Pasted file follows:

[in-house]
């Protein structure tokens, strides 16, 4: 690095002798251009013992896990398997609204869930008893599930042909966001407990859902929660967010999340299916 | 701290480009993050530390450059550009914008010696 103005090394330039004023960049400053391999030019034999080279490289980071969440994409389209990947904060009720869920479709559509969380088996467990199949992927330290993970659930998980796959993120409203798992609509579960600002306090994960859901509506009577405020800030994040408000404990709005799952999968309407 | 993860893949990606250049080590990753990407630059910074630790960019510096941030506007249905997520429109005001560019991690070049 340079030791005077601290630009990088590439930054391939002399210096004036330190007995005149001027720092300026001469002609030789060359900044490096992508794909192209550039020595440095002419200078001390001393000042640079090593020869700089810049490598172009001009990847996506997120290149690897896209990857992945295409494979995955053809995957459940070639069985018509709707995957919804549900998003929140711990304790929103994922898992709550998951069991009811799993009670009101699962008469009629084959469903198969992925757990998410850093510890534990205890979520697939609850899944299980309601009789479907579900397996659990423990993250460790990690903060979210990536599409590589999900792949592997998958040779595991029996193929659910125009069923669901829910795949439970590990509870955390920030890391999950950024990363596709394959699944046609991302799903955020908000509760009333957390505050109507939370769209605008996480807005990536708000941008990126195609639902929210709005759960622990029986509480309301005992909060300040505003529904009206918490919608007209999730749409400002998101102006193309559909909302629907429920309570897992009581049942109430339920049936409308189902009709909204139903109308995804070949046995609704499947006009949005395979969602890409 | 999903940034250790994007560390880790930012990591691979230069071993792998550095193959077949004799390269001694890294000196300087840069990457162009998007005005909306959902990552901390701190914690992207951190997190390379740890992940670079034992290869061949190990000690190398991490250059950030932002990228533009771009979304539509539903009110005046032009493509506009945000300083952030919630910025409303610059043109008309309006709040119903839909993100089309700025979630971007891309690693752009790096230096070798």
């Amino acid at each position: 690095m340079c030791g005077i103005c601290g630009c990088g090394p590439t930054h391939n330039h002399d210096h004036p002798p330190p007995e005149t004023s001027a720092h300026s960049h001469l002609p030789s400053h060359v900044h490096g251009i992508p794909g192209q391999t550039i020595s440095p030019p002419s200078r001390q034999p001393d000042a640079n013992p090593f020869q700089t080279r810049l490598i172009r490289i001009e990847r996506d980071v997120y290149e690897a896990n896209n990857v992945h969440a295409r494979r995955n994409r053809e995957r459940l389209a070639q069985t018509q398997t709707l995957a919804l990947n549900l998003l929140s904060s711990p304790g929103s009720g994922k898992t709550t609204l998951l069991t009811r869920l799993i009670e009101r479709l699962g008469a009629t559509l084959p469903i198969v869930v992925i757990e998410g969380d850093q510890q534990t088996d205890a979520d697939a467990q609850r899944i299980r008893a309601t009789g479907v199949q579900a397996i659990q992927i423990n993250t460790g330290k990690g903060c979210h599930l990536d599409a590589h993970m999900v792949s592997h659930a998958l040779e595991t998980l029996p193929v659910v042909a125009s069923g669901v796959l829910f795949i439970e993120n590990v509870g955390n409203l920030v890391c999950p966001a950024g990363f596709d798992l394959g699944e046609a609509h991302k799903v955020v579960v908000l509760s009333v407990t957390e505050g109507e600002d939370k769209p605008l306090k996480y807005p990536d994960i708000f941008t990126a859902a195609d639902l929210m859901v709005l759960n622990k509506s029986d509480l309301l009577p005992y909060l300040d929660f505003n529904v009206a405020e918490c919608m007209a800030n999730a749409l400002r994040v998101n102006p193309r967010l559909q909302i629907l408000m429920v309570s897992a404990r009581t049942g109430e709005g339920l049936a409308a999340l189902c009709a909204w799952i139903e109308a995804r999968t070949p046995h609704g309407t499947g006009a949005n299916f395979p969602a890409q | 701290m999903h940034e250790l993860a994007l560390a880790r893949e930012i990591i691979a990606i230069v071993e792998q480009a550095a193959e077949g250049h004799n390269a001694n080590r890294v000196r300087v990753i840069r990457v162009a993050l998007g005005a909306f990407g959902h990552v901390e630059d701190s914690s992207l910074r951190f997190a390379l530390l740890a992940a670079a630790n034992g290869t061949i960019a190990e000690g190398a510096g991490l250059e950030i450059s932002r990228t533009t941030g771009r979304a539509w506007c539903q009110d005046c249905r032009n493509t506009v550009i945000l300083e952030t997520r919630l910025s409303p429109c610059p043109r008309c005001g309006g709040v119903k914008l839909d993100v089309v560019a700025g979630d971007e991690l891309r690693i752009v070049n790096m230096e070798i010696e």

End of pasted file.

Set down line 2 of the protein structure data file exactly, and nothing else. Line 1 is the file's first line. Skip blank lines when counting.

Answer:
């Protein structure tokens, strides 16, 4: 690095002798251009013992896990398997609204869930008893599930042909966001407990859902929660967010999340299916 | 701290480009993050530390450059550009914008010696 103005090394330039004023960049400053391999030019034999080279490289980071969440994409389209990947904060009720869920479709559509969380088996467990199949992927330290993970659930998980796959993120409203798992609509579960600002306090994960859901509506009577405020800030994040408000404990709005799952999968309407 | 993860893949990606250049080590990753990407630059910074630790960019510096941030506007249905997520429109005001560019991690070049 340079030791005077601290630009990088590439930054391939002399210096004036330190007995005149001027720092300026001469002609030789060359900044490096992508794909192209550039020595440095002419200078001390001393000042640079090593020869700089810049490598172009001009990847996506997120290149690897896209990857992945295409494979995955053809995957459940070639069985018509709707995957919804549900998003929140711990304790929103994922898992709550998951069991009811799993009670009101699962008469009629084959469903198969992925757990998410850093510890534990205890979520697939609850899944299980309601009789479907579900397996659990423990993250460790990690903060979210990536599409590589999900792949592997998958040779595991029996193929659910125009069923669901829910795949439970590990509870955390920030890391999950950024990363596709394959699944046609991302799903955020908000509760009333957390505050109507939370769209605008996480807005990536708000941008990126195609639902929210709005759960622990029986509480309301005992909060300040505003529904009206918490919608007209999730749409400002998101102006193309559909909302629907429920309570897992009581049942109430339920049936409308189902009709909204139903109308995804070949046995609704499947006009949005395979969602890409 | 999903940034250790994007560390880790930012990591691979230069071993792998550095193959077949004799390269001694890294000196300087840069990457162009998007005005909306959902990552901390701190914690992207951190997190390379740890992940670079034992290869061949190990000690190398991490250059950030932002990228533009771009979304539509539903009110005046032009493509506009945000300083952030919630910025409303610059043109008309309006709040119903839909993100089309700025979630971007891309690693752009790096230096070798």